In President Obama’s first term, he built a national security “team of rivals” and got mouse-trapped into a dubious Afghan War escalation. For his second term, he’s opted for people who share his views on more restrained military power and faces criticism for “group think,” says ex-CIA analyst Paul R. Pillar.
Exclusive: The neocons and their Republican allies bloodied former Sen. Chuck Hagel with ugly smears, but he won Senate approval to become Defense Secretary. The neocons’ failure to exercise this “veto” now stands as a sign of their diminished standing with the Obama administration, writes Robert Parry.
Despite the Iraq debacle, neocons remain in the driver’s seat setting official U.S. attitudes toward Iran, mixing worst-case assumptions with unrelenting hostility. But national security experts Flynt and Hillary Mann Leverett have stood up to this neocon-driven conventional wisdom, says Gareth Porter at Inter Press Service.
Federal conflict-of-interest laws restrict what former government officials can do if they leave to take jobs as lobbyists, but there remains much flexibility both in Washington and state capitals for the revolving door to keep spinning, say Bill Moyers and Michael Winship.
Exclusive: Behind today’s fight over government spending is a bigger struggle for U.S. democracy’s future, pitting the traditional white-ruled country against a new multicultural nation, or the Right’s Real America against Other America. To win, Real America must make Other America fail, says Robert Parry.
The neocons have lost ground within the Executive Branch, but continue to wield great influence in Congress and Washington opinion circles. That sway is revealed in the framing of debates on President George W. Bush’s power to torture and President Obama’s use of lethal drones, notes ex-FBI agent Coleen Rowley.
Exclusive: The Oscar for Best Picture went to Ben Affleck’s Argo, an escape-thriller set in post-revolutionary Iran. It hyped the drama and edged into propaganda. But Americans would have learned a lot more if Affleck had chosen the CIA coup in 1953 or the Republican chicanery in 1980, says Robert Parry.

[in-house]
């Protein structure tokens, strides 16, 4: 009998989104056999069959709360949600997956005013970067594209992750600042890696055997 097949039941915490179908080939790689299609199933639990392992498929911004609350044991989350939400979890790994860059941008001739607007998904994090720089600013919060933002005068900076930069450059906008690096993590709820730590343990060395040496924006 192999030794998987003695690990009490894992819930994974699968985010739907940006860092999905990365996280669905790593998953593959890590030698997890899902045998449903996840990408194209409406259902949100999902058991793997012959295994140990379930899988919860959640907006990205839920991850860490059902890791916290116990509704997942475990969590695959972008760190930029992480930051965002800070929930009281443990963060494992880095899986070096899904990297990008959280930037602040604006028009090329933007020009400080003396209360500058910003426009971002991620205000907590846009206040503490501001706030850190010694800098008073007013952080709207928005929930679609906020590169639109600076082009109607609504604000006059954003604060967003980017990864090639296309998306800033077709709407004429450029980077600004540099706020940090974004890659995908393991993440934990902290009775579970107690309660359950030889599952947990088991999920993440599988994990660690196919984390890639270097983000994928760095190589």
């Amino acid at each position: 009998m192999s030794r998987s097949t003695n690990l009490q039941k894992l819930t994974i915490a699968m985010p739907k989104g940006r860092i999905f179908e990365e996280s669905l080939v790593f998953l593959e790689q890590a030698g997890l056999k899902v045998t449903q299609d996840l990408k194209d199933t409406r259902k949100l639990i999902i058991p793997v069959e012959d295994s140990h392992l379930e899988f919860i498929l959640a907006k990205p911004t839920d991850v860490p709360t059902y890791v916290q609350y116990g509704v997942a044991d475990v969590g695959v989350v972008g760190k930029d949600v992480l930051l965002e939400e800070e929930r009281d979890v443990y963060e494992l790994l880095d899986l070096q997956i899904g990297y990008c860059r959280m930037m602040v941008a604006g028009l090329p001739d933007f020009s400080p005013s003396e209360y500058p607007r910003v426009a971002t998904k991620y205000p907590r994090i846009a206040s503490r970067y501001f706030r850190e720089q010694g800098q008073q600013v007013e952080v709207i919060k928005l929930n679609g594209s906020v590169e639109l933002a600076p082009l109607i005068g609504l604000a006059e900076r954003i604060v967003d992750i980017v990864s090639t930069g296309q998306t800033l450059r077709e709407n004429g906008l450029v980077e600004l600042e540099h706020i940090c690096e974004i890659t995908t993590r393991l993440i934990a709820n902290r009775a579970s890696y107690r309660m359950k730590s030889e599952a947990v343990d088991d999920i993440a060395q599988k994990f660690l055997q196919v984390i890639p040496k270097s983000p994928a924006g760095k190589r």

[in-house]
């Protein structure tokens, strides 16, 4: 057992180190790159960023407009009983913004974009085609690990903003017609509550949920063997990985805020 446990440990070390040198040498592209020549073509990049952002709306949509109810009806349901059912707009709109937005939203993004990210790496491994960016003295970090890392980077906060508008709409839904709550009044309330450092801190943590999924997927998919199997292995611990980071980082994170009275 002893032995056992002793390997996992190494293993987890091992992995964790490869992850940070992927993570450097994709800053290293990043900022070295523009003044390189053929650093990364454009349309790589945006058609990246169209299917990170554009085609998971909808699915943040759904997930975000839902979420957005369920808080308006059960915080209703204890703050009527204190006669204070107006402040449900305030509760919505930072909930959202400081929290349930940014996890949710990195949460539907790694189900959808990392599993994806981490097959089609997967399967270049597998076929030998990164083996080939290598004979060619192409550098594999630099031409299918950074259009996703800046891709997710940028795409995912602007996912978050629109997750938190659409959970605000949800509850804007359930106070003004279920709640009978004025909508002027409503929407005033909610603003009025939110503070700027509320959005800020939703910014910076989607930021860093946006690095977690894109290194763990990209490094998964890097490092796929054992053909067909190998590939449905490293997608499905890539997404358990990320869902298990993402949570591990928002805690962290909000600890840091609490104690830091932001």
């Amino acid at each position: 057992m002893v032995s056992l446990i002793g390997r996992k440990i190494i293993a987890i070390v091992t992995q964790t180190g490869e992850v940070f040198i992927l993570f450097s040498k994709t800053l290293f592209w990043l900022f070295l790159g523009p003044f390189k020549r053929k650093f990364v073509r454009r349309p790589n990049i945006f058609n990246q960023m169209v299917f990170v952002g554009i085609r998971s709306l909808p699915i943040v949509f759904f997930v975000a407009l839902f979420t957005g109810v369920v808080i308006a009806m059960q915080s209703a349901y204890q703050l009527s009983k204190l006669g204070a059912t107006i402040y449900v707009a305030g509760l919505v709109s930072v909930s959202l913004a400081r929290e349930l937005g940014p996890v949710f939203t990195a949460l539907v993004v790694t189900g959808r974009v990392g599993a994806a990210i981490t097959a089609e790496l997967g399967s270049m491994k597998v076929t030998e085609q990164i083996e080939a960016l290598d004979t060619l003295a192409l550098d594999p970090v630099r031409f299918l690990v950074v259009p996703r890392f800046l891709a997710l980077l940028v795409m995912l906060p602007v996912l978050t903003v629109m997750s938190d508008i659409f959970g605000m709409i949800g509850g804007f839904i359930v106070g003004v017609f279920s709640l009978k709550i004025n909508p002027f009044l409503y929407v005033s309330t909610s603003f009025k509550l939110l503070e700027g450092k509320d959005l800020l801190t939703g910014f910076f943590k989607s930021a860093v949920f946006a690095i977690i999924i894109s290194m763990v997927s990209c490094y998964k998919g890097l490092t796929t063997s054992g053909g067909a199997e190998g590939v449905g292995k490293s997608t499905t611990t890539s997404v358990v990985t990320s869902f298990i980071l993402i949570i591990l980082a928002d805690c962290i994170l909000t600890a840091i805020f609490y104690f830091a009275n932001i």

When the U.S. invaded Iraq in 2003, the U.S. news media suppressed many images of dead and wounded Iraqis so as not undermine the feel-good patriotism, and a similar bias has held true for Palestinian victims of Israeli attacks. But that favoritism seems finally to be breaking down, says Lawrence Davidson.
The movie “Lincoln” was a dramatic depiction of the political fight to end American slavery with the 13th Amendment – and presented a rare sympathetic portrayal of anti-slavery Congressman Thaddeus Stevens, played by Tommy Lee Jones. This offered a belated chance to reconsider this courageous fighter for freedom, says William Loren Katz.
The Senate Intelligence Committee’s hearing on John Brennan to head the CIA focused on lethal drones, but Brennan’s loose talk lumping Iran with North Korea as nuclear threats could be even more worrisome, recalling Iraq WMD exaggerations, as Veteran Intelligence Professionals for Sanity warn Sen. Dianne Feinstein.